RENEE ORDWAY

Dog park effort part of growing national trend

Posted Aug. 19, 2011, at 3:22 p.m.
Last modified Aug. 19, 2011, at 4:41 p.m.

Poll Question

I once had a T-shirt that read, “The more people I meet, the more I like my dog.”

I was 15 years old. It was my dark, sarcastic period.

Nonetheless, there have been times in the 33 years since I purchased that snarky shirt that I have hearkened back to its sentiment — even times when I didn’t have a dog.

There are 77.5 million dogs owned by people in the U.S, according to the American Pet Products Association.

Dogs are everywhere and doing everything from finding illegal drugs and bombs, guiding the blind, detecting seizures, guarding property and now, according to some reports, even sniffing out lung cancer.

My dog doesn’t happen to do any of those things, but probably that’s more my fault than hers and there is no one else who wants to kiss my face all over each time I walk through the door.

And to be truthful there is no one else whom I would allow to do it.

An entire economy has risen around dogs. New dog owners are more apt to take their dogs to behavioral training classes than ever before. Department stores have dog clothing sections.

There are doggy day cares everywhere and doggy yoga classes in more urban places.

More and more hotels are allowing guests to bring along their pets. There are websites and published travel guides dedicated to helping traveling dog owners locate dog-friendly communities to vacation in or stop over at.

In his best-selling book, “The Rise of the Creative Class,” renowned social scientist Richard Florida notes that one housing trend indicates that off-leash areas for dogs can be a crucial factor to people looking to relocate.

Several Maine tourism sites have lists of communities that have off-leash dog parks.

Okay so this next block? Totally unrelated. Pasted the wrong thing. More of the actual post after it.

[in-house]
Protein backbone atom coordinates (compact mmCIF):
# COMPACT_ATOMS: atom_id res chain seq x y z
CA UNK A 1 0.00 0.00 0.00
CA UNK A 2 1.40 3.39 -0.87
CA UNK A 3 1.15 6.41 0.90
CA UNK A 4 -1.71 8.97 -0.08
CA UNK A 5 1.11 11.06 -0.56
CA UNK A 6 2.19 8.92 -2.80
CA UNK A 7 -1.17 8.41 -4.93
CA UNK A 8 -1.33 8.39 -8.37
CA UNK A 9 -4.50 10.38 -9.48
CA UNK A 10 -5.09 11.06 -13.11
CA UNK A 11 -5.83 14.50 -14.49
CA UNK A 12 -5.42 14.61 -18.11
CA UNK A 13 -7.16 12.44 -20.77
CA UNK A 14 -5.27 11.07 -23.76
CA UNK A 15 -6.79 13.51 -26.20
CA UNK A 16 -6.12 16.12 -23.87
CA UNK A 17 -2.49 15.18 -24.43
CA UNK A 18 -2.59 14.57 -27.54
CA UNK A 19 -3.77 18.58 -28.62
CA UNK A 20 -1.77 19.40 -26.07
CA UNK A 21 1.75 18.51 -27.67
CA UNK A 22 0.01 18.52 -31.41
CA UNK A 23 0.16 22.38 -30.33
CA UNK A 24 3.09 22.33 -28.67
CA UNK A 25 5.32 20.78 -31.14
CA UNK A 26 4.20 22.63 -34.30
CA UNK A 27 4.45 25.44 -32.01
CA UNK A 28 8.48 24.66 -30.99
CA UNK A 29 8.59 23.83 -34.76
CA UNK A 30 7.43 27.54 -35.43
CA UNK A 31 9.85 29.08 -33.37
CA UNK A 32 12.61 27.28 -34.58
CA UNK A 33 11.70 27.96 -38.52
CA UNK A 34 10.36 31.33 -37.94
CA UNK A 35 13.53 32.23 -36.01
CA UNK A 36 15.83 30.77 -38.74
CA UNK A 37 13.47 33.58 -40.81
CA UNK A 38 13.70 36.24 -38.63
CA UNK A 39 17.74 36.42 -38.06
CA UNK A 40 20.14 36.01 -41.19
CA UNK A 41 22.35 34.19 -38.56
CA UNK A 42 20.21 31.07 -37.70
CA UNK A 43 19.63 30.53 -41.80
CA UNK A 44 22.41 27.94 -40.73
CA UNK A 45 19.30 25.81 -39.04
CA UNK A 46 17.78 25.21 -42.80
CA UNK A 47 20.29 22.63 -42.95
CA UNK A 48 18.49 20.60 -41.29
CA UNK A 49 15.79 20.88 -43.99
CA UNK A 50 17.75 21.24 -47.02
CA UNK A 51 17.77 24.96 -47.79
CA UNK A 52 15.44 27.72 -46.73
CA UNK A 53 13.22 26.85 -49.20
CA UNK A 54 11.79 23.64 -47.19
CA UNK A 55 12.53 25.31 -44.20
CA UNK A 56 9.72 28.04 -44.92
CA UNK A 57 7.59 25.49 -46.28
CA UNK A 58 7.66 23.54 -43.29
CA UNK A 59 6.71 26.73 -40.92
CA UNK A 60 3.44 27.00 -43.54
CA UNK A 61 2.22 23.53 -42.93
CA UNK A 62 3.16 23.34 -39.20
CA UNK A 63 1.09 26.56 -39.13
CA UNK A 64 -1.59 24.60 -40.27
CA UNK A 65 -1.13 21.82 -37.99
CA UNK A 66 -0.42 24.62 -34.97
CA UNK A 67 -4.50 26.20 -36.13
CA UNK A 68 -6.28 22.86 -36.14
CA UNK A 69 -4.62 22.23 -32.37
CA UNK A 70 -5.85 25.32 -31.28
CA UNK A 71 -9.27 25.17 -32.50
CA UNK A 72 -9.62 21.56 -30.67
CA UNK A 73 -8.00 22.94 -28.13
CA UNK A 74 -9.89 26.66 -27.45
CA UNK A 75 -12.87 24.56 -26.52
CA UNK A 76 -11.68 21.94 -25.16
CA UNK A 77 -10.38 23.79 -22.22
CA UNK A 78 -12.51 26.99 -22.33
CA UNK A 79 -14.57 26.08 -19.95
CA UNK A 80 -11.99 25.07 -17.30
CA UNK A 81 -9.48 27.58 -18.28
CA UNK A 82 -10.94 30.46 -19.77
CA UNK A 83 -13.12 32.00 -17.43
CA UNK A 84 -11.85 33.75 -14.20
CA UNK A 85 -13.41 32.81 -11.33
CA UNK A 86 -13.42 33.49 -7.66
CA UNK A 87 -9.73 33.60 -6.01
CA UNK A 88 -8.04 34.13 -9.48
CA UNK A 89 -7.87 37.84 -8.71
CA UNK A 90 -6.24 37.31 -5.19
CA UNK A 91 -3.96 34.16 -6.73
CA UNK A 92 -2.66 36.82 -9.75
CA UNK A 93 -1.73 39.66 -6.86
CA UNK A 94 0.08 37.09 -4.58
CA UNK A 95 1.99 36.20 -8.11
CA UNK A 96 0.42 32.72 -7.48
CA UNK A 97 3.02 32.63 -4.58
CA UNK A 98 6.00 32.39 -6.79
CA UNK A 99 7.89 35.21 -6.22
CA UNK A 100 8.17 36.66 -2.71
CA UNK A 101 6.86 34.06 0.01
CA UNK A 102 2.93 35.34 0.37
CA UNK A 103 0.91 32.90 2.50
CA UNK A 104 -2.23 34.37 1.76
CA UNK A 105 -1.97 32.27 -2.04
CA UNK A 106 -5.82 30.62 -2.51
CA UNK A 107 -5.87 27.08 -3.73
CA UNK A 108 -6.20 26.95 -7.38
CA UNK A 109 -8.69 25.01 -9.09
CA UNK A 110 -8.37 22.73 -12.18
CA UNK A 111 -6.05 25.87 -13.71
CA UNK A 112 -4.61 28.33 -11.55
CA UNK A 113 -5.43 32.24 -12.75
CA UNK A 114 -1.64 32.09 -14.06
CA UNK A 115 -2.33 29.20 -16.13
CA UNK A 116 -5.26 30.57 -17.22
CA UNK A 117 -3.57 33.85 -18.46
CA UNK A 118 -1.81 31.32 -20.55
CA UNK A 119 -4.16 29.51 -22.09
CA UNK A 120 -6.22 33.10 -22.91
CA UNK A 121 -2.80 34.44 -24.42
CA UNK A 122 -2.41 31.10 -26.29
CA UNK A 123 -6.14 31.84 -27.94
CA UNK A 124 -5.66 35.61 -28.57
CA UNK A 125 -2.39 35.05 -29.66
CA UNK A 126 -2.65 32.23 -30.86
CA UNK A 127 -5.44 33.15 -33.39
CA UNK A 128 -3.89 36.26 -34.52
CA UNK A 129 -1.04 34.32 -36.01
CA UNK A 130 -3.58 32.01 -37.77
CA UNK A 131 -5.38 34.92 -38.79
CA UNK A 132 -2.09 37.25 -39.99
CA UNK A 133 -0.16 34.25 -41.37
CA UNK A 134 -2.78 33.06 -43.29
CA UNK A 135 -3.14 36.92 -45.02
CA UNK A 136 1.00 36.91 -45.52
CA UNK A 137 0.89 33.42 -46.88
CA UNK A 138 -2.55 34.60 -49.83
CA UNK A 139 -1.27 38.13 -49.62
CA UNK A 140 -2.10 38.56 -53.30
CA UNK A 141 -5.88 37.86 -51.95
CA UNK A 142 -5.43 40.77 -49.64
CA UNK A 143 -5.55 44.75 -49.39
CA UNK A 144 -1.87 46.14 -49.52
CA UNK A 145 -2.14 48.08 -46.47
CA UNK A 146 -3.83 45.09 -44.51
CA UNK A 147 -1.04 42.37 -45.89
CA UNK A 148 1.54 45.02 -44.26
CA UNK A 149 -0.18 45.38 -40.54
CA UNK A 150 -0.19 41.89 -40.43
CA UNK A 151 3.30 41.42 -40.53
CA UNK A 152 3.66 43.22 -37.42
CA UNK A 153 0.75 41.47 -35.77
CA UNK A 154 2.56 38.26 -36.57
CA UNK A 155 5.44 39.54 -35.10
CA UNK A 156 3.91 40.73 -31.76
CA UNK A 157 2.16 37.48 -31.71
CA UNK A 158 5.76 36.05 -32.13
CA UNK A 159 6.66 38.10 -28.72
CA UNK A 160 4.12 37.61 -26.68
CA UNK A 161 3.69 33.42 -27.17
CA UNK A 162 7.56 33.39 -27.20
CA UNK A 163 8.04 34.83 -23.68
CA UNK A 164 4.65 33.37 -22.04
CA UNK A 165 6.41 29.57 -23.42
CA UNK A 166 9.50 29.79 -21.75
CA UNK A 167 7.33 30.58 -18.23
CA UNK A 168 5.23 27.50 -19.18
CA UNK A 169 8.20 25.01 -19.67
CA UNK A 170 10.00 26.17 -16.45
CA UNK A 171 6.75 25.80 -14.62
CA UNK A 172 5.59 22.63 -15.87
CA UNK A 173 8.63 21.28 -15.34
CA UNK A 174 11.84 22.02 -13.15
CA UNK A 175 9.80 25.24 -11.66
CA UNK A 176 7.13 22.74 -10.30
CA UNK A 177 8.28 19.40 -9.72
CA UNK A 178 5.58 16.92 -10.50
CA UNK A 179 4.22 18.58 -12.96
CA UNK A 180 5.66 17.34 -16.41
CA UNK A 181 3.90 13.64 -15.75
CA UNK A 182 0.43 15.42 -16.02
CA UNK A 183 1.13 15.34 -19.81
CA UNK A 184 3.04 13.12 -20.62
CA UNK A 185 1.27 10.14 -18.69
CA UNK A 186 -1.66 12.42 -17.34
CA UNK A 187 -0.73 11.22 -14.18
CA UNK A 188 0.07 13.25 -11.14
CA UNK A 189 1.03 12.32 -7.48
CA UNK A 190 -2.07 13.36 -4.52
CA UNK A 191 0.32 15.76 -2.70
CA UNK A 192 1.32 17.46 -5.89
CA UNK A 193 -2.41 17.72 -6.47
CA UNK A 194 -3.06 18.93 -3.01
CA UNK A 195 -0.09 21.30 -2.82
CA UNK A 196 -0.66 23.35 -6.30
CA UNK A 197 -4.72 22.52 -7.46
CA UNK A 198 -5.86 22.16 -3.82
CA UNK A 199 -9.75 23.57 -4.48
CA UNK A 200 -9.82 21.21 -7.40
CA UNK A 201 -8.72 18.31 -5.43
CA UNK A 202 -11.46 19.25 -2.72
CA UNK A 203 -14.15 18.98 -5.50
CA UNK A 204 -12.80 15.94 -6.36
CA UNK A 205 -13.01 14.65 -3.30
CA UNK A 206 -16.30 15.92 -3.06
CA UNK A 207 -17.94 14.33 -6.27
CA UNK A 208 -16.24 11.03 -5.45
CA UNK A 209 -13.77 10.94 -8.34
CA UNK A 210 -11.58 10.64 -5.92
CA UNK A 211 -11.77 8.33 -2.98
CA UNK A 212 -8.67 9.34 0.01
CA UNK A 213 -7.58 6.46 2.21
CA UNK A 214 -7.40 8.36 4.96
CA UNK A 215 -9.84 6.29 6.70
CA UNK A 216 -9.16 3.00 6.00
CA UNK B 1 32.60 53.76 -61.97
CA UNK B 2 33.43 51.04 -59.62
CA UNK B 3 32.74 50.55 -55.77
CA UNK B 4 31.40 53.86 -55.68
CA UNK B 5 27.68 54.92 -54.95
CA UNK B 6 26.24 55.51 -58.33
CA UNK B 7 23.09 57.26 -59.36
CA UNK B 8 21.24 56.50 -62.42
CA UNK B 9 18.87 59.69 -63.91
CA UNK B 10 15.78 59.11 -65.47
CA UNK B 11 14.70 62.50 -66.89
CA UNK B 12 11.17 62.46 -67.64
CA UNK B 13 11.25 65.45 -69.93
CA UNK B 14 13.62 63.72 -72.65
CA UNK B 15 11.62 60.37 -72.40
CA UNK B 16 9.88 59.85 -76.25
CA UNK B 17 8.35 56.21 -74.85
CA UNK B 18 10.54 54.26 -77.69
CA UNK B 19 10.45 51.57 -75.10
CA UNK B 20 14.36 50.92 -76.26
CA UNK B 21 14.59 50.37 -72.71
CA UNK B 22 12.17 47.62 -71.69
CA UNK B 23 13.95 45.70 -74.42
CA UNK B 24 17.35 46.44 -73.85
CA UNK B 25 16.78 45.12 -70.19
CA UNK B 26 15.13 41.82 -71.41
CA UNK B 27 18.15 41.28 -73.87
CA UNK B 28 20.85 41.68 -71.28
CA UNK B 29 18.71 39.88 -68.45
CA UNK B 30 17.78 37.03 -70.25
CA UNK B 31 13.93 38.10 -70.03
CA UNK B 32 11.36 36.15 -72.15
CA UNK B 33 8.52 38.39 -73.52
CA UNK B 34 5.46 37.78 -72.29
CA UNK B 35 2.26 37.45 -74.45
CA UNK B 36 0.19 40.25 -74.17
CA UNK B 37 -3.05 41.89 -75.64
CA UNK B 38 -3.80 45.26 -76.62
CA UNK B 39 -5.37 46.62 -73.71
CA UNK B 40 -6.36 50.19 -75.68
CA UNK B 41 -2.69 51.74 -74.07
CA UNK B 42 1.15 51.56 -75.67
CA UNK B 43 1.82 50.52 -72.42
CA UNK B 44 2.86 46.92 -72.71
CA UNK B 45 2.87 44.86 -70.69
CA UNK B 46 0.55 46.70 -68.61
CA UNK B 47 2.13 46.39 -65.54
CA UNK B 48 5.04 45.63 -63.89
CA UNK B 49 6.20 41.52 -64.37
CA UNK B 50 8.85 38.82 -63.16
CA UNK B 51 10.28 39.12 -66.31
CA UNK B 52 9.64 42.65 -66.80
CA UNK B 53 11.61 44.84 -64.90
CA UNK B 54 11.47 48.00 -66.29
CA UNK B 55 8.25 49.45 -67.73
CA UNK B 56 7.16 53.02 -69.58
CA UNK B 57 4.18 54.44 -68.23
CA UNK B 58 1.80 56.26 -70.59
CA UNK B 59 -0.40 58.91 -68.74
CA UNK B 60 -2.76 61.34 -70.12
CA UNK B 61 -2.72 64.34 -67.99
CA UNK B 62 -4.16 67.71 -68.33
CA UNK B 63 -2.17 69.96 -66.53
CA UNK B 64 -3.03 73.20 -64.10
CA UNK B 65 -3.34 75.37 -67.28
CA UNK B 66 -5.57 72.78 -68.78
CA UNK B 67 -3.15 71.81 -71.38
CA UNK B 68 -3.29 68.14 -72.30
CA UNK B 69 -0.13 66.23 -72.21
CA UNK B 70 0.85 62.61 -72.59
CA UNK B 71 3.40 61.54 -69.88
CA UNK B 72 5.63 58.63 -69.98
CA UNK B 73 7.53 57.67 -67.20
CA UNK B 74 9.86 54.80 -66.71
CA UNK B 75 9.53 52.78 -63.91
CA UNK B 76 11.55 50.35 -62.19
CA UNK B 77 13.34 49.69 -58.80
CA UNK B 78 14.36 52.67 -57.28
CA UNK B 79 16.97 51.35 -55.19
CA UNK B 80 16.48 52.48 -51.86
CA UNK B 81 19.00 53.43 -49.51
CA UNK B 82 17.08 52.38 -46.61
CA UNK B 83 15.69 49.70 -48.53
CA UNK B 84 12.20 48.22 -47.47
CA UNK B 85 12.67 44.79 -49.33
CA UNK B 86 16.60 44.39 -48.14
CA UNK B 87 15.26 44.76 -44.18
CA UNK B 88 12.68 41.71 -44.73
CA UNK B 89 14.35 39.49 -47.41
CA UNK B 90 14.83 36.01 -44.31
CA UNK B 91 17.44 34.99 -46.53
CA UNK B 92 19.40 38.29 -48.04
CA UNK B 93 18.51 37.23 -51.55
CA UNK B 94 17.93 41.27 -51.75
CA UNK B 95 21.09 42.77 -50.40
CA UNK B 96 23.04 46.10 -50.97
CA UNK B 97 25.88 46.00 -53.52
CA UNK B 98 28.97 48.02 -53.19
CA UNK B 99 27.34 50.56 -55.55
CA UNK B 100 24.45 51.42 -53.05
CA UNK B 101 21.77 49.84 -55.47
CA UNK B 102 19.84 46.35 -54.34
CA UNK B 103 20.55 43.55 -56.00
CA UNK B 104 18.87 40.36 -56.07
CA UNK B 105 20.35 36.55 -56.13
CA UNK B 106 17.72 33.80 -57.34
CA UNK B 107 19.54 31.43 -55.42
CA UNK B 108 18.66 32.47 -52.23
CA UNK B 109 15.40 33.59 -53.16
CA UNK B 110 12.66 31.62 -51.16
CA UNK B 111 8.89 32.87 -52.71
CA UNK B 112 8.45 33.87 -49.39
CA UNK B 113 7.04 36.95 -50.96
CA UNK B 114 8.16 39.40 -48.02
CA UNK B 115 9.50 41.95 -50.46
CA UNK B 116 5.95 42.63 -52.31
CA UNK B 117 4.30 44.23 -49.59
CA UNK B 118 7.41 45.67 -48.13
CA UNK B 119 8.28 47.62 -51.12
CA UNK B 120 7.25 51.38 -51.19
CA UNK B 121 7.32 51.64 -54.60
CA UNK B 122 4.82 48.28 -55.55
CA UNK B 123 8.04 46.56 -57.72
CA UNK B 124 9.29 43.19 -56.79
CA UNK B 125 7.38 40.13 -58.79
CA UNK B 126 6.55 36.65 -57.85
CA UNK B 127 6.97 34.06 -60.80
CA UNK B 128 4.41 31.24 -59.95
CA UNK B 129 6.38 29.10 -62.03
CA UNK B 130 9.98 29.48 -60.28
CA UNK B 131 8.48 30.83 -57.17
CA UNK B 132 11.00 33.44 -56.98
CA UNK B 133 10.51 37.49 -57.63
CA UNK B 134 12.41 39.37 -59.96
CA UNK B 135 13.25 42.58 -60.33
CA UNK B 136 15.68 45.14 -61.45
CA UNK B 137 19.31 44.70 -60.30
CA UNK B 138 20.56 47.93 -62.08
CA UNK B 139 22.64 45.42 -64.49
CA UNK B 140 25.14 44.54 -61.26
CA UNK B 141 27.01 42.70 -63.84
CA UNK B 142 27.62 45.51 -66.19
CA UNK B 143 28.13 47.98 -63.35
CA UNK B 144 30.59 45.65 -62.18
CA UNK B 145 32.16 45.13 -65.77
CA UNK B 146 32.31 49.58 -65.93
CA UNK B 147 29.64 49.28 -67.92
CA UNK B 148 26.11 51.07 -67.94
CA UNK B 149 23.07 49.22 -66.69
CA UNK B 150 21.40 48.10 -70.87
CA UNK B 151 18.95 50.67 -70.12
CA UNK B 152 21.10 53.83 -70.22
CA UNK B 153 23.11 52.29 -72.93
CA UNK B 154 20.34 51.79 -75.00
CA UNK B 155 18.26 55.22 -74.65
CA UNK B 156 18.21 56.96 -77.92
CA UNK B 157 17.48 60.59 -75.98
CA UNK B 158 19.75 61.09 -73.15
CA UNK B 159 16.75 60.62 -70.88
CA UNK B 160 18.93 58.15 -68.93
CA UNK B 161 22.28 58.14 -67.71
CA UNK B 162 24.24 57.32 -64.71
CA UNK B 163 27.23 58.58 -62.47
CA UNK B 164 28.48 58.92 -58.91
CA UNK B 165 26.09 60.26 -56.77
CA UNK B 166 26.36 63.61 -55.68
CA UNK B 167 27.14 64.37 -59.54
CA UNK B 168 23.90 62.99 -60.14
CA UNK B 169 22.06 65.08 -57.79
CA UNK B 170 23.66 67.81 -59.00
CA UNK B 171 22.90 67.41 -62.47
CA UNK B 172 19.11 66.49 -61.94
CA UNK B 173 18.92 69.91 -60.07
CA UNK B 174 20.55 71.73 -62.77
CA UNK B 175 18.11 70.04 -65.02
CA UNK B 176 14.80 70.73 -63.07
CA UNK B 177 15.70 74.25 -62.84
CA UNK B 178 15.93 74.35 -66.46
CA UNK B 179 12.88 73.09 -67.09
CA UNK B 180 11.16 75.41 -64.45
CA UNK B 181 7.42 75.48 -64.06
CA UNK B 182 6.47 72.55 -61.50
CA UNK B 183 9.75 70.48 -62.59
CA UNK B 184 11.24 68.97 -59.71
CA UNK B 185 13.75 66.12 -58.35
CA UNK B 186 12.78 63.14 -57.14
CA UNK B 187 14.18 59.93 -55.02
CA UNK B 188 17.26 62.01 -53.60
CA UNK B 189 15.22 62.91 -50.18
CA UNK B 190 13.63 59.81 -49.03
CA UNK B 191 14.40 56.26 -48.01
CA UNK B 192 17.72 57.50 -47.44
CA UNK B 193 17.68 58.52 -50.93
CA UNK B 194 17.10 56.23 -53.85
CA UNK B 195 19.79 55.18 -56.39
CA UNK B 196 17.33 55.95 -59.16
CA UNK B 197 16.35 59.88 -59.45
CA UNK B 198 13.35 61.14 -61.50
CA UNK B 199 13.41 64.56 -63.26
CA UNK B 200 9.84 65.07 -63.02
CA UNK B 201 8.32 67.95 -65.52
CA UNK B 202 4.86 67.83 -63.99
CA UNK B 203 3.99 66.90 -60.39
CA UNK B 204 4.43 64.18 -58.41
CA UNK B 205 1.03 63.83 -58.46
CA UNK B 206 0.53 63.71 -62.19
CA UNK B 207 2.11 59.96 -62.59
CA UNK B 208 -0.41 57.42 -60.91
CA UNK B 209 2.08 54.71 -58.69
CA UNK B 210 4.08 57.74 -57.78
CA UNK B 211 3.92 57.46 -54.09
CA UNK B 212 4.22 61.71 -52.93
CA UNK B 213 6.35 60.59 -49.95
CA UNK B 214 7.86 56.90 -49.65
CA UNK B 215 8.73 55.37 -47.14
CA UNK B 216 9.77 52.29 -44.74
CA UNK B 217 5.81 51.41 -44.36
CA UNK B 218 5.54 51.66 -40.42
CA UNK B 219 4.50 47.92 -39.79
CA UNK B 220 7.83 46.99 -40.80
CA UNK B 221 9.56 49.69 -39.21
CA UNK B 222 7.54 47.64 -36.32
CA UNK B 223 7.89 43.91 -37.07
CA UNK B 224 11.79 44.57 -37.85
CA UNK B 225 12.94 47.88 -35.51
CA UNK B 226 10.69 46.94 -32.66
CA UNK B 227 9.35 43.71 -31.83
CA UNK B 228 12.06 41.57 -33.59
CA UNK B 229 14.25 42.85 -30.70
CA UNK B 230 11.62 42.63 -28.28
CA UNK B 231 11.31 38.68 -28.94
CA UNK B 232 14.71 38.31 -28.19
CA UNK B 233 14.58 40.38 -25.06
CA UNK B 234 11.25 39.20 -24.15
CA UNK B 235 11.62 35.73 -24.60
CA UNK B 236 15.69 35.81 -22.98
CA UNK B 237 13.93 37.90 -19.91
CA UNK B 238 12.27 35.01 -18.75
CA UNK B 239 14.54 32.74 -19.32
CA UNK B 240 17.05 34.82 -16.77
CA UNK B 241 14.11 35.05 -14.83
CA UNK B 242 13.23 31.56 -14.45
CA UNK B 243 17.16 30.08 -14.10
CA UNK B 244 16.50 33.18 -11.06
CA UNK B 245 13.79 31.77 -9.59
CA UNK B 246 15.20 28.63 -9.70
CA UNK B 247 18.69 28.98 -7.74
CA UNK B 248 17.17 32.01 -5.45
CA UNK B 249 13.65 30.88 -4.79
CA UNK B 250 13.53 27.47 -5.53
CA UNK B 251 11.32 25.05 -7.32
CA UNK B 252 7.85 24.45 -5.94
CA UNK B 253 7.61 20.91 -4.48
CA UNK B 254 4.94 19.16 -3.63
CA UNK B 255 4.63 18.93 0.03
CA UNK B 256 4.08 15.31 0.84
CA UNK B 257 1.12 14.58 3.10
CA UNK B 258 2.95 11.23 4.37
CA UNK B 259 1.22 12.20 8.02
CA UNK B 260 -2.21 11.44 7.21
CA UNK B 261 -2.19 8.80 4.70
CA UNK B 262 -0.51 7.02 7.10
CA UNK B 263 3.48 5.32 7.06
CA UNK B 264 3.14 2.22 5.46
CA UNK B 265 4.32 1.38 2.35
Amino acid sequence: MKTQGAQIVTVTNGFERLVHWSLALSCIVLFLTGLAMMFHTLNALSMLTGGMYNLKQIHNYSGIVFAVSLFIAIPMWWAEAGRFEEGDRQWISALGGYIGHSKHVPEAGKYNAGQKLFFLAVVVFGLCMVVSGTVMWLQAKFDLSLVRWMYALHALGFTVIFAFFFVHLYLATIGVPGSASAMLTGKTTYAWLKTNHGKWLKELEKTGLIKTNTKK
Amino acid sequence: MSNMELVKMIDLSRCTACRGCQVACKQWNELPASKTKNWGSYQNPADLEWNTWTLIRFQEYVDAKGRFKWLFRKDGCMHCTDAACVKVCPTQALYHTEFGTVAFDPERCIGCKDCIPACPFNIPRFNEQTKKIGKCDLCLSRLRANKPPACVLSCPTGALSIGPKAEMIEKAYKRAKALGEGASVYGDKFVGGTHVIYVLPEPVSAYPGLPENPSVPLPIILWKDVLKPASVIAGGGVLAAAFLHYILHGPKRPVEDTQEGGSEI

And so for those reasons — that I love dogs and am among the optimistic with regard to the future growth and direction of Bangor — I will sacrifice a small slice of my day on Sunday to eat a lobster.

New arenas and creative eateries, excellent and sustained festivals and more gambling opportunities are big important things — but so are the smaller elements that will help support that growth and nourish the community members and its visitors.

The proposed dog park in Bangor is one of those things.

Like most things around here, the idea for the dog park has been discussed and debated at length. We don’t always move swiftly.

It’s been about a year and half of discussion, actually, but it seems as though the tempo is picking up a bit and some of the organizers hope that the park, which is set to be located along the banks of the Penobscot River behind Geaghan’s Pub, will be open next spring.

The kickoff for the new kicked-up effort is from 2 to 8 p.m. Sunday behind Captain Nick’s restaurant on Union Street in Bangor.

A core group of organizers have worked tirelessly to put together the event, which should go a long way toward raising the $50,000 they think is necessary to build the park.

Single lobster dinners with sides and drinks are $15, with $5 for each going straight to the dog park fund. A two-lobster dinner is $25, with $10 going into the fund, and for $35 you can get three lobsters and $15 will go directly to the fund.

Don’t worry. There will be alternative fare for the nonlobster lovers.

The award-winning Wildwood band will be playing and there will be a variety of dog-themed activities.

The Bangor-area community is proving more than ever that it is ready to move forward and make large sustainable changes to keep the city moving forward. This is just a small step in that process, but a good one.

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